I'm not a huge fan of Stephen King, but I recently listened to the audiobook of Carrie while on a long train journey, as it was easily available to me and it seemed it would probably be pretty both pretty easy-going and somewhat interesting. I was right- it was easy-going, and it was interesting- there was more to chew on here than in most horror novels, in that the real-world themes were central to the actual story. Religion, puberty and conformity (Sue in the novel is determined to break out of the middle-class suburban cycle, a theme dropped conspiciously in the film) was what the story was really about. But De Palma's film, ultimately, felt rushed and underdeveloped. There's still the idea of religious repression here, but it's dwelt on far less, and the idea of middle-class repression has disappeared completley. It's a collection of the big moments of King's novel, but even if that book was hardly the most deep in the world, it loses the majority of depth it had, relying instead on show-stopping moments and De Palma's show-offy direction, all camera-tricks and fancy movements which are eventually pretty empty and needless, and certainly not exciting. That said, Spacek is very well-cast, and everything good in the film is down to her. Her wide-eyed innocence and worn-down paranoia and hostility is convincing, and she's sympathetic and pathetic when she needs to be, and her genuine happiness on prom night is actually quite contagious (and De Palma's whirling camera in the dance sequence is very well done, quite hypnotic and eventually sickening). But this is hardly offering her Badlands-level material, and the film's hysteria is ultimately unsatisfying.

Dans Paris (2005, Honore)
The Roaring Twenties (1939, Walsh)
Radio On (1979, Petit)

Detour (1945, Ulmer)
The Filth and The Fury (2003, Temple)

Joy Division (Gee, 2007)
Somers Town (2007, Meadows)
Love Meetings (Pasolini, 1965) 
This is England (2006, Meadows)
The Girl Who Lept Through Time (2006)
Election (1999, Payne)

1408
(2007)
Barton Fink (1991, Coen)
Slumdog Millionaire (2008, Boyle)
Carrie (1976, De Palma)
King of Kong (2007)
Burn After Reading (2007, Coen)


_____________________________

Just like Geoffrey Ingram.

(in reply to doncopey1)
Post #: 547
RE: Top 100 Films I've Watched This Year: 2009 - 1/2/2009 6:37:30 PM   
Dantes Inferno


Posts: 5887
Joined: 27/10/2007
From: Norway
Barton Fink is a film I have intended to rewatch, having been dissapointed in it two times, but since then I have had a feeling that the third time's the charm. So, what happens when I pop in the DVD? The player won't play it! Because of some "region" bullshit. I'd have to say this though: you either like the Coens or you don't. It's pretty obvious you don't, james, for reasons I guess you have explained well enough.

Still, I would say you are taking them a bit too seriously. The Coen-style is essentially to take well-known genres and turn them into black comedy. They are just jokers, who have no interest in talking about the "depth" of their films, either because they are shy, just not interested or maybe even refuse to believe there is any. But I don't see that as a problem.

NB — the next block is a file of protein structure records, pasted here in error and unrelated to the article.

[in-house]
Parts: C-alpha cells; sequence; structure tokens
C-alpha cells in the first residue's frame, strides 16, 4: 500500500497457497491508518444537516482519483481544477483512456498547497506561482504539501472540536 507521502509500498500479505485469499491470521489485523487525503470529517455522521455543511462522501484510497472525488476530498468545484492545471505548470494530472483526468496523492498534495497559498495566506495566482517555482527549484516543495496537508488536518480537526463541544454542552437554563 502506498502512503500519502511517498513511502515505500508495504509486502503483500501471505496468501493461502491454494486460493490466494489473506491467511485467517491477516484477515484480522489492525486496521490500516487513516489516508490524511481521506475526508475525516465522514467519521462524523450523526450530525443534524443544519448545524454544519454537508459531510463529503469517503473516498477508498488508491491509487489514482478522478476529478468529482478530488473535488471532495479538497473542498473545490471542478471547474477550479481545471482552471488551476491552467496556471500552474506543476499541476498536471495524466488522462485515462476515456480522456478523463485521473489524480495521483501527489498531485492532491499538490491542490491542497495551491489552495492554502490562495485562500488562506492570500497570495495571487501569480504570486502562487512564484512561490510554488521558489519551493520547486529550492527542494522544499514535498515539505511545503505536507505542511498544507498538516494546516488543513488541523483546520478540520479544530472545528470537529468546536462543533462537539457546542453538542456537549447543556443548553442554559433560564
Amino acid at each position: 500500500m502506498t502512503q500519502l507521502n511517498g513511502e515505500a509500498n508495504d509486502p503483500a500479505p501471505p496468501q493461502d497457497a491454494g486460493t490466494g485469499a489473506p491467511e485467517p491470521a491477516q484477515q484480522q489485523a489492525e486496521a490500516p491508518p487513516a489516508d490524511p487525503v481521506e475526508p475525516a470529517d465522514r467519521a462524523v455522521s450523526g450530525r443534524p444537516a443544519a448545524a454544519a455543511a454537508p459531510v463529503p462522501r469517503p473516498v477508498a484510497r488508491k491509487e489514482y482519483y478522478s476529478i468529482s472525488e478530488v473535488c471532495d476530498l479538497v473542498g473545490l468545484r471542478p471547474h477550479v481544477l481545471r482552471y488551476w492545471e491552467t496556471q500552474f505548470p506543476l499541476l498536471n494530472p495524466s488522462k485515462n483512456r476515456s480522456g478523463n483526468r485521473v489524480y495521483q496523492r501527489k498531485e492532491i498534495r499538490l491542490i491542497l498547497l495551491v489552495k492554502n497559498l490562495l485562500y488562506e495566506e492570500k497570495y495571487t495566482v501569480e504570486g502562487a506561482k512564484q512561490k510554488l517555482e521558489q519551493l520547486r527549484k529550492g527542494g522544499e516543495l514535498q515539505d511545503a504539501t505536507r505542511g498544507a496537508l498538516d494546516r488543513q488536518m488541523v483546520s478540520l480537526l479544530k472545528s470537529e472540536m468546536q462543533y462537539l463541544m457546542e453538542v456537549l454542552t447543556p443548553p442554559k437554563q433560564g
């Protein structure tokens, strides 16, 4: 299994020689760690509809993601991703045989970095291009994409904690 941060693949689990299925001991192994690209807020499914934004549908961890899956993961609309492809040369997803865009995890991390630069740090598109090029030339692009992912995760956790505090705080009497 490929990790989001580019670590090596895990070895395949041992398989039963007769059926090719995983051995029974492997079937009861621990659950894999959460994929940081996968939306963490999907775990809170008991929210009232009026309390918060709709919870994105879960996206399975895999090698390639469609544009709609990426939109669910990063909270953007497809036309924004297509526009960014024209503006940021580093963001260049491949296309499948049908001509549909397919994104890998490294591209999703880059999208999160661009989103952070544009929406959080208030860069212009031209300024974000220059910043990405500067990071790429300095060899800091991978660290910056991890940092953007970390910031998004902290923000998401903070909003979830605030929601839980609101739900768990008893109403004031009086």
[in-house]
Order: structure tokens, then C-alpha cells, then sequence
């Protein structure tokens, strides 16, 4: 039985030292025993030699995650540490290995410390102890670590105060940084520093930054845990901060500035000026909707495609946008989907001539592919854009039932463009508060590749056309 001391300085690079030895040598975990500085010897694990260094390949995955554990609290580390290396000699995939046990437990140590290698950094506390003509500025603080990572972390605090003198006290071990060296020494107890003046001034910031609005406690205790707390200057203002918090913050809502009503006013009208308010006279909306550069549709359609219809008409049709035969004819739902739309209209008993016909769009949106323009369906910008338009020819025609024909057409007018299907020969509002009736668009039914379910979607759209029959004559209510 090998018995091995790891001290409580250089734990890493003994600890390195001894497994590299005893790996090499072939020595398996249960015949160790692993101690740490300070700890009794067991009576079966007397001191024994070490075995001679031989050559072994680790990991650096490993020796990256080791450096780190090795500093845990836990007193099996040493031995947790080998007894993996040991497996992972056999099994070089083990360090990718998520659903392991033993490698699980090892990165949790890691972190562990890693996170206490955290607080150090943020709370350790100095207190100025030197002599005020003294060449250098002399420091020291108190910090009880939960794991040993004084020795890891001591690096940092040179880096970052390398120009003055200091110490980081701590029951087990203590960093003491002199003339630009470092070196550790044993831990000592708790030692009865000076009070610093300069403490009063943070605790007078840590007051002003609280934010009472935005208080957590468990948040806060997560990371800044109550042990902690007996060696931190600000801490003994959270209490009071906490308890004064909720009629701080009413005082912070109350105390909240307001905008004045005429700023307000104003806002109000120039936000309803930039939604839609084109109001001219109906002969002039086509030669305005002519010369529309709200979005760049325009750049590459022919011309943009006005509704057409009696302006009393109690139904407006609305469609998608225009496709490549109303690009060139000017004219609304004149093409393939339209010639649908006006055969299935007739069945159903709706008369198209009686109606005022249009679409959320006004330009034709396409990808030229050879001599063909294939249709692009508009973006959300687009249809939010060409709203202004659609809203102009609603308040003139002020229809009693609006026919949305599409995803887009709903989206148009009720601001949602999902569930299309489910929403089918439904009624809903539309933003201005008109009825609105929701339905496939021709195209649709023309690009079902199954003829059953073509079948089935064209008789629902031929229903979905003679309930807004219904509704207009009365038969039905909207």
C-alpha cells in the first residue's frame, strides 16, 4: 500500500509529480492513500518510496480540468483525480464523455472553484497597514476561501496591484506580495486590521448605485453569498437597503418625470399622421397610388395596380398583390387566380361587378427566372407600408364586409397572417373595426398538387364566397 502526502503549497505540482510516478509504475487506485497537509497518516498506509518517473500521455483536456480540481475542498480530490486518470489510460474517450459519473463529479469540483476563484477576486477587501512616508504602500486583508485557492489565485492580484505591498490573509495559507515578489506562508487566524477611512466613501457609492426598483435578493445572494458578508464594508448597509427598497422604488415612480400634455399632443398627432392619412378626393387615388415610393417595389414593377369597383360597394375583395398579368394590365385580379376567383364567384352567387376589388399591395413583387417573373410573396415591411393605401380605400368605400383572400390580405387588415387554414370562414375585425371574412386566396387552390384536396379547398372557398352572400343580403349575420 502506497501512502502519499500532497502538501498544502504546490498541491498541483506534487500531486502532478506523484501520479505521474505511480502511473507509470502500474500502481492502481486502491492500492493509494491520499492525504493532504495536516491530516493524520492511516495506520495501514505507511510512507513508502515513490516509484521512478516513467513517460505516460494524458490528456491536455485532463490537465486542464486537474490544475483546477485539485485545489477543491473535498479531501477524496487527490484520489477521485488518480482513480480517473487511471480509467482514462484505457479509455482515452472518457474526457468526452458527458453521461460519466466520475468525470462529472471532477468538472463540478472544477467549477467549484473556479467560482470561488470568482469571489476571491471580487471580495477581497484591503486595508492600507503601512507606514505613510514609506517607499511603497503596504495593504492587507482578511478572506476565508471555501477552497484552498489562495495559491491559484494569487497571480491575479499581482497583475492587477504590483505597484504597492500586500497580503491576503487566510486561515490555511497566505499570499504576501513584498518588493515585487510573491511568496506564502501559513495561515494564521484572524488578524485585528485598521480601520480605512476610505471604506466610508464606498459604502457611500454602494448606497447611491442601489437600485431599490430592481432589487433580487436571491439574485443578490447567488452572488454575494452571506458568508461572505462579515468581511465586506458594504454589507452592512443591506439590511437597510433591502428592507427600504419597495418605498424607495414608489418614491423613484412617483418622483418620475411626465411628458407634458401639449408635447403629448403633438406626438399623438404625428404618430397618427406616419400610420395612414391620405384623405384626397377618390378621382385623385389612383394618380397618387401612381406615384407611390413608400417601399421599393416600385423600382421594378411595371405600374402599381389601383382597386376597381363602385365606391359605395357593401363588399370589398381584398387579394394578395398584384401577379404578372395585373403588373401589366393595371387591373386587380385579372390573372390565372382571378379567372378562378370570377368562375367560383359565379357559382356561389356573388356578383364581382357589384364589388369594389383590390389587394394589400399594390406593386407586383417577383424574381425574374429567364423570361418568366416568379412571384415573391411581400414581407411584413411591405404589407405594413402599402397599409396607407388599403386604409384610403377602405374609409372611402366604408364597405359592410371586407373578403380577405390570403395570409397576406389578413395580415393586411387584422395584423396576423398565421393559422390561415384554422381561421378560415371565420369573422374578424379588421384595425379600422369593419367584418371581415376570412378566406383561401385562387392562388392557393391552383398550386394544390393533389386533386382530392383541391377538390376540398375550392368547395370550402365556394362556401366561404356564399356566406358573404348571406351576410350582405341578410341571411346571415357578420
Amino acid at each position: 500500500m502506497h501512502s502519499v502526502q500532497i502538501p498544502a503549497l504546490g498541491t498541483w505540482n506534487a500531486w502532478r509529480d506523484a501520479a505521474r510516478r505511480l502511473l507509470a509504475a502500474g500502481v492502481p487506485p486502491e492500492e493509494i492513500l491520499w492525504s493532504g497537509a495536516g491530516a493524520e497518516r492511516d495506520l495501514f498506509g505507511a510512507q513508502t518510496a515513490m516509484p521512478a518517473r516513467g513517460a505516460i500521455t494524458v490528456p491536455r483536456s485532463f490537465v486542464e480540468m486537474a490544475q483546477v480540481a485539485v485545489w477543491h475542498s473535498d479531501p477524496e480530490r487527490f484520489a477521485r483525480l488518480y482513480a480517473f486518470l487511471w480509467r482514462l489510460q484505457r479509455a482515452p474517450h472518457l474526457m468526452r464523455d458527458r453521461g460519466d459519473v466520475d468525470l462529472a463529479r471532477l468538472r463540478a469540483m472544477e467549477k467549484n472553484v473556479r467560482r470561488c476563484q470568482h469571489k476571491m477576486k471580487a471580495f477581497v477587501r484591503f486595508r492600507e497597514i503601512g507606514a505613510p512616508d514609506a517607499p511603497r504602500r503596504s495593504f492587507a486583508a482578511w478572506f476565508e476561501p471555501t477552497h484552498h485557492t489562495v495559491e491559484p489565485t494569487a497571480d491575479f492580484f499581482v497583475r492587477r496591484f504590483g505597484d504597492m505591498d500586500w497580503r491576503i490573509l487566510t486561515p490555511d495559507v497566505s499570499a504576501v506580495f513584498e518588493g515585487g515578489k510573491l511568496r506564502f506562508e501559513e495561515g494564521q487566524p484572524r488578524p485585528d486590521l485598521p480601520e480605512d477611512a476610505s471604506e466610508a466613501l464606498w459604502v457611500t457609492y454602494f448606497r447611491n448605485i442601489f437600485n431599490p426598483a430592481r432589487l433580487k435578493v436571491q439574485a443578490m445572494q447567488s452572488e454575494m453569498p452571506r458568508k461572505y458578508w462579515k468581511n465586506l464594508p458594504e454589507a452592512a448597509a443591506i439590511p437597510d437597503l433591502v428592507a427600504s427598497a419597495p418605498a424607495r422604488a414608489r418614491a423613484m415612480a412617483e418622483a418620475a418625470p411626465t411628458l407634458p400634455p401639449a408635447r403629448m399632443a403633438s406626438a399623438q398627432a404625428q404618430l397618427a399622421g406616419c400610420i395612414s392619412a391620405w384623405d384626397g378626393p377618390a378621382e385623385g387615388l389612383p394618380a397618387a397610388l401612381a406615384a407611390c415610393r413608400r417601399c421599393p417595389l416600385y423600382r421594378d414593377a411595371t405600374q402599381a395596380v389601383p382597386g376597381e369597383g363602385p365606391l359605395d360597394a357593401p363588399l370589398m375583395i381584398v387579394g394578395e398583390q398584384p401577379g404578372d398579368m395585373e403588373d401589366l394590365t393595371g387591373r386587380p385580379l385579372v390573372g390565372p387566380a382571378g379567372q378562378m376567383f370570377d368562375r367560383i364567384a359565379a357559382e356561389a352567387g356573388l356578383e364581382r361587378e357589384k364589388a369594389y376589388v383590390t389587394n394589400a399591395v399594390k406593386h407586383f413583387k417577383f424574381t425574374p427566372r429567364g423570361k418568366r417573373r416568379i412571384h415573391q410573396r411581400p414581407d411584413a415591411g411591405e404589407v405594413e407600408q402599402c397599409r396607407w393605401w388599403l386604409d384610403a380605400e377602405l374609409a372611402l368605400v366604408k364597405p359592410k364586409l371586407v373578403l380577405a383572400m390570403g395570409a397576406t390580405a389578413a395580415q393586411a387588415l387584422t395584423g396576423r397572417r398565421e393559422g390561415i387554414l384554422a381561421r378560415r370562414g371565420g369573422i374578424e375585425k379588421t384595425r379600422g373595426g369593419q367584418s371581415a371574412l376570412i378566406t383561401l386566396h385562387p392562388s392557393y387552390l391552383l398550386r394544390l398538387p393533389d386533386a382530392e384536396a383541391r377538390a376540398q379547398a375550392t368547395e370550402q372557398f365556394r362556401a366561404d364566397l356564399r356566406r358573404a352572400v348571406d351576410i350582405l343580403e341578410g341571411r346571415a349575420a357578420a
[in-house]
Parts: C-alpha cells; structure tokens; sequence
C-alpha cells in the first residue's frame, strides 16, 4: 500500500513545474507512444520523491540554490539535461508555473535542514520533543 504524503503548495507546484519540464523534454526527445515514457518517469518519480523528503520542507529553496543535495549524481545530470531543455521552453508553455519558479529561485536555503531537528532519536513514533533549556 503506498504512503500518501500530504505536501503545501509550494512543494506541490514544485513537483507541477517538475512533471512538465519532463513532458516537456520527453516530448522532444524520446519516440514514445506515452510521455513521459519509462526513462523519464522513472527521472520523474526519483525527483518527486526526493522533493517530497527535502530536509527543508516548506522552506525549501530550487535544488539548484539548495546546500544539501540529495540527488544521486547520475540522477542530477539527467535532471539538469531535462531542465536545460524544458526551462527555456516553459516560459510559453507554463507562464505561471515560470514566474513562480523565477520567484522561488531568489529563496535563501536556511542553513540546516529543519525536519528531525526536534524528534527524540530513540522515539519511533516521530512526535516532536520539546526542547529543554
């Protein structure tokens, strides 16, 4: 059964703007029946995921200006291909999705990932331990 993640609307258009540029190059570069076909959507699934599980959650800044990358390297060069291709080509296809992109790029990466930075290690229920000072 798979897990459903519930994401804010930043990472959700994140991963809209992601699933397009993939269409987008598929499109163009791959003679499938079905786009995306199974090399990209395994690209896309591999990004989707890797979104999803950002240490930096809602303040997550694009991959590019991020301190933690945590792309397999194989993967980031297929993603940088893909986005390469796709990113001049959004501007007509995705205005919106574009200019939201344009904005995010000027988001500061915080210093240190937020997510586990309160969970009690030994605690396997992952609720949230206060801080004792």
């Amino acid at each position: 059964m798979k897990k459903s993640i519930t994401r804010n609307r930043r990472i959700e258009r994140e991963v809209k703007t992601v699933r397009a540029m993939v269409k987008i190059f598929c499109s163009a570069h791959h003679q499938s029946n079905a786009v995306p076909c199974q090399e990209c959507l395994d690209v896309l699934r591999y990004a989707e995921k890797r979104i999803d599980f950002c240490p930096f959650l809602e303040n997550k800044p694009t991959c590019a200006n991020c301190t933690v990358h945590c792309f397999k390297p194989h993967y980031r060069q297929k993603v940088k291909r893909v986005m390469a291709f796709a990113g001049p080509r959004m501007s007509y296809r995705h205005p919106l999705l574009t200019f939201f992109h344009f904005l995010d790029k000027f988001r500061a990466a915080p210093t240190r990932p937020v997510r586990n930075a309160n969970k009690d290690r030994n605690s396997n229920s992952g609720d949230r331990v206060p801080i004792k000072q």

Take No Country For Old Men, for example. That's a film with a philosophical third act and a contemplation on the evil of the world and how (this is my personal reading) the world changes and people do not, which means that there is no country for old men, unless you manage to stay young and cope with it. That's a big part of the film. The brilliant thing that the Coens do is that they don't treat that element any higher than the thriller-aspect of the movie. To put it simple: the depth of the film is on equal level to Chigurh's stun gun, which is the Coen brothers in a nutshell, really.

Carrie is one of my favorite films, and it's a shame you didn't like it as much as I. I'm glad you liked Spacek, though. She is the heart of the film and her character is one of the most sympathethic in film history. I feel so bad for her, which makes the film all the more sadder.

_____________________________

President of The Wire fan club. PM me to join.

(in reply to jamesbondguy)
Post #: 548
RE: Top 100 Films I've Watched This Year: 2009 - 1/2/2009 6:42:26 PM   
Epiphany Demon


Posts: 6497
Joined: 14/11/2007
11. Amadeus (Forman, 1984) - 8/10

A visually gorgeous movie, with a great soundtrack, Amadeus is a great drama about the last years of Mozart, and the jealousy felt by a fellow composer Salieri that the musical gifts he desires have been bestowed on a prankster. Great acting all around, especially from F. Murray Abraham as Salieri, and the exquisite set design, particularly in the operas are the main draw of the film.